Story by Paul Nakayama.
It’s hard to imagine, but Hoon Lee, the 39-year-old actor who plays Job, the F-bomb dropping, bald transvestite hacker on Cinemax’s Emmy Award-winning original series Banshee, is the same actor voicing the sagely Master Splinter on Nickelodeon’s hit reboot of Teenage Mutant Ninja Turtles. And the award-winning stage actor didn’t even plan on an acting career. Instead, the Harvard-educated Lee studied the visual arts and worked in graphic design during the first dot-com bubble.
“I think that all these creative processes cross-pollinate easily,” he says of navigating deftly between designing and acting. “It doesn’t mean that the skill sets required to perform at a higher level are not specific and hard won, but like with romance languages, if you are fluent in one form of creative activity, you have a fighting chance at picking things up quickly in another.”
Lee’s role as the voice behind the iconic Master Splinter is something of a personal passion. The Korean American grew up on comic books and animation and still considers himself a fan. When asked if he’ll use the wise Yoda-like sayings of Master Splinter as a parental tool, Lee laughs and replies, “My son’s a little young for Ninja Turtles, but I’m hoping he’ll get into it. But the cynical side of me thinks that he’ll say, ‘Aw, Dad, that’s so lame.’”
Lee’s other gig on the action drama Banshee, as the loyal criminal associate of ex-con and master thief Lucas Hood (Antony Starr), who assumes the identity of sheriff in the small town of Banshee, Pa., has made him a fan and critic favorite. “Job is a character that is fairly extreme, and I wouldn’t have really pegged that for myself,” admits Lee. “In the casting process, it’s a succinct description of who this character is supposed to be, so it’s sort of an illustration of the intense generalization that happens in show business, which in and of itself is a reflection of greater societal generalizations that happen. But Job being such a strange collection of things — a transvestite, criminal, computer hacker, foul-mouthed diva — you begin to butt up against the inefficiency of the encapsulation of those terms. I find it very interesting because when people react to Job, I begin to see their own mechanisms for understanding who he is.”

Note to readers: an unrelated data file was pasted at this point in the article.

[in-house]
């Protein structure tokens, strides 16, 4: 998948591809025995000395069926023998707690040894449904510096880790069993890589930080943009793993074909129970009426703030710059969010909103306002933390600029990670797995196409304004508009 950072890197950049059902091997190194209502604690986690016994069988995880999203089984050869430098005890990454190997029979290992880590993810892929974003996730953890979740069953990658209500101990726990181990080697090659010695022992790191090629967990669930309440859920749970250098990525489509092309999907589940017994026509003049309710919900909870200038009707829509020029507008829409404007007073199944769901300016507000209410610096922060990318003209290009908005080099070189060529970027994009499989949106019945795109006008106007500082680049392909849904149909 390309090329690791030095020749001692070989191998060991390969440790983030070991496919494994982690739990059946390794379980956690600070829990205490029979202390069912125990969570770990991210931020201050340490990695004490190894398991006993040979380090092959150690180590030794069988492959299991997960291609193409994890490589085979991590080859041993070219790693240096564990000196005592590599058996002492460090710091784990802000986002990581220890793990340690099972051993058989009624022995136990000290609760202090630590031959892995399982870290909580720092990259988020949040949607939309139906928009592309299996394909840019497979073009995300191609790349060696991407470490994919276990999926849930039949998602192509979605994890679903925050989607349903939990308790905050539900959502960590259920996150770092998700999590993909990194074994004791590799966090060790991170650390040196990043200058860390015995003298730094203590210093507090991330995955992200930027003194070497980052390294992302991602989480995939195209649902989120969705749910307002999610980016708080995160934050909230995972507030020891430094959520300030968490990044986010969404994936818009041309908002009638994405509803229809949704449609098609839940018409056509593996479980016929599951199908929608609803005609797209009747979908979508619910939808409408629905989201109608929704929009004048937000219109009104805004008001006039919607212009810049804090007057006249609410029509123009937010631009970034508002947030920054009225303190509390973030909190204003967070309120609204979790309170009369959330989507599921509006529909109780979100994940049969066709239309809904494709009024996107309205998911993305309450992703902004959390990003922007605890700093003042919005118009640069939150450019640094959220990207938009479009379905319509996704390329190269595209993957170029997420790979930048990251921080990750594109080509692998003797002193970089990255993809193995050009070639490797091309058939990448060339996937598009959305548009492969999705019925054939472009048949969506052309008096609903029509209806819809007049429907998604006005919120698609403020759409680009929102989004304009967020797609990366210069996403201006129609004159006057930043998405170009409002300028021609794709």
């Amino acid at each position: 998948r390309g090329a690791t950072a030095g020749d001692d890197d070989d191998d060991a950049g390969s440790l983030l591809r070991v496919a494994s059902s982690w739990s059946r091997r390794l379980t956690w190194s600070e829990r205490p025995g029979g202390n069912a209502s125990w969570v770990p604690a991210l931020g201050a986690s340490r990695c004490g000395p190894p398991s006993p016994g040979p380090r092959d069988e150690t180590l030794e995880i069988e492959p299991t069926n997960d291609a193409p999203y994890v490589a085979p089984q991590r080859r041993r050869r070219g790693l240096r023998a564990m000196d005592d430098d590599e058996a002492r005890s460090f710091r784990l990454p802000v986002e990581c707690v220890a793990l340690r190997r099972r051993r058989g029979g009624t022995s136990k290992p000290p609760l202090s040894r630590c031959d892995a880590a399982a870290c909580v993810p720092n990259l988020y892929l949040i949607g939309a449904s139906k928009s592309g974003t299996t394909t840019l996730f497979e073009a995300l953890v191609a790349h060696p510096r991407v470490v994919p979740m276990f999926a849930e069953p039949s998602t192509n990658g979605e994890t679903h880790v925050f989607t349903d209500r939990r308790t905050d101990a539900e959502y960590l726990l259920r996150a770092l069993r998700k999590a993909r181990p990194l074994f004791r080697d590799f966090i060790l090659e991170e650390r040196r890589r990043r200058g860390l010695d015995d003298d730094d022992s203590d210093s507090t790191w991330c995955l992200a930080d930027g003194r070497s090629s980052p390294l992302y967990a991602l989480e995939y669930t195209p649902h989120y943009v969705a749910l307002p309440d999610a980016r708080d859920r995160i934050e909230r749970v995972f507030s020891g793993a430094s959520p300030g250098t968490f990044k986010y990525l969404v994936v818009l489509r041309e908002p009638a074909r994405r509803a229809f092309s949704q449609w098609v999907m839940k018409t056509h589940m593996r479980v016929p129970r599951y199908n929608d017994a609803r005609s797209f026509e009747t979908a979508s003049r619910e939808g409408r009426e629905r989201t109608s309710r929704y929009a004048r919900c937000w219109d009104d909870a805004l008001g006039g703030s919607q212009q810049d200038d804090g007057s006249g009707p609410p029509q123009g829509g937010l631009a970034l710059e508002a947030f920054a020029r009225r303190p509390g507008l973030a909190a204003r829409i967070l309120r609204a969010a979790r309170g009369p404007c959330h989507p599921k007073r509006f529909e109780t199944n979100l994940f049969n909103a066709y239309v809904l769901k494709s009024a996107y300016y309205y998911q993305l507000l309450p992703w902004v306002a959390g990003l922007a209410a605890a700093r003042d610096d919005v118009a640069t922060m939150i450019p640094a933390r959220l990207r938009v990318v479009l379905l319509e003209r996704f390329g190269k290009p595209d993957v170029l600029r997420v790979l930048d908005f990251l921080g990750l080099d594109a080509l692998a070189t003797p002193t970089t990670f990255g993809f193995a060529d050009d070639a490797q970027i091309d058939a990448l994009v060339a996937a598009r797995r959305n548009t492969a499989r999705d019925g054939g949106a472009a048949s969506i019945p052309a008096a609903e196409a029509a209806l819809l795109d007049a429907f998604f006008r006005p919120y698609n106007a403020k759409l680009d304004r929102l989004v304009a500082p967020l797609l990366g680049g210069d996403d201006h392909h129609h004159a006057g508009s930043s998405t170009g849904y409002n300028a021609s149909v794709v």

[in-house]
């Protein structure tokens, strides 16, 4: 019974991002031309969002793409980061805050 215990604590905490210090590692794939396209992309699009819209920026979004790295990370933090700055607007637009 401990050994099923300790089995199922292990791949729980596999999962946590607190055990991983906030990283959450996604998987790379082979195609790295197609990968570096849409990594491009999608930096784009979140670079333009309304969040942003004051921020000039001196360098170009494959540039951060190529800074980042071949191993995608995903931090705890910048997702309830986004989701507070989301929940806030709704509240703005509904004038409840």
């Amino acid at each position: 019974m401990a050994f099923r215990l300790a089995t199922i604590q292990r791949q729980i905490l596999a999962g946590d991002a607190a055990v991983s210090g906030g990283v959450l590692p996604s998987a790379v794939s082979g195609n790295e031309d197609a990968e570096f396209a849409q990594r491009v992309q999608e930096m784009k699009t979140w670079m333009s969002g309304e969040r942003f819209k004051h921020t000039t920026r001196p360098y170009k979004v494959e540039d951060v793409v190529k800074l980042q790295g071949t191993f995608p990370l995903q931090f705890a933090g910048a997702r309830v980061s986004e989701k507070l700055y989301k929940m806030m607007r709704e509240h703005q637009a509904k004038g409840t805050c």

In preparing for the role, Lee found that his background in tech helped inform Job’s character. But there was nothing that could help prepare him for the unique wardrobe requirements. “I had to trim down to fit into those leather dresses, and even then I’m strapped in to the busting point,” he laughs.
When asked about playing a unique Asian American character, Lee responds, “That’s tricky for me as an actor because when you choose to identify yourself or a role as Asian American, it kind of grants permission for other people to use that as the primary identifier, and that’s a really difficult balance to strike. Job is of Asian descent because I’m of Asian descent, but in descriptions of him, the race dimension is only one of many.”
Instead, Lee feels there may be a universal message in characters like Job. “What people are hopefully enjoying about him is that he’s somebody that is explicating that search for who he is, and he’s welcoming all the complexities that it means. And that’s something that anyone who has felt on the outside, and that’s most of us, can identify with.”
Banshee returns for a second season on January 10.
This story was originally published in our Winter 2013-14 issue. Get your copy here.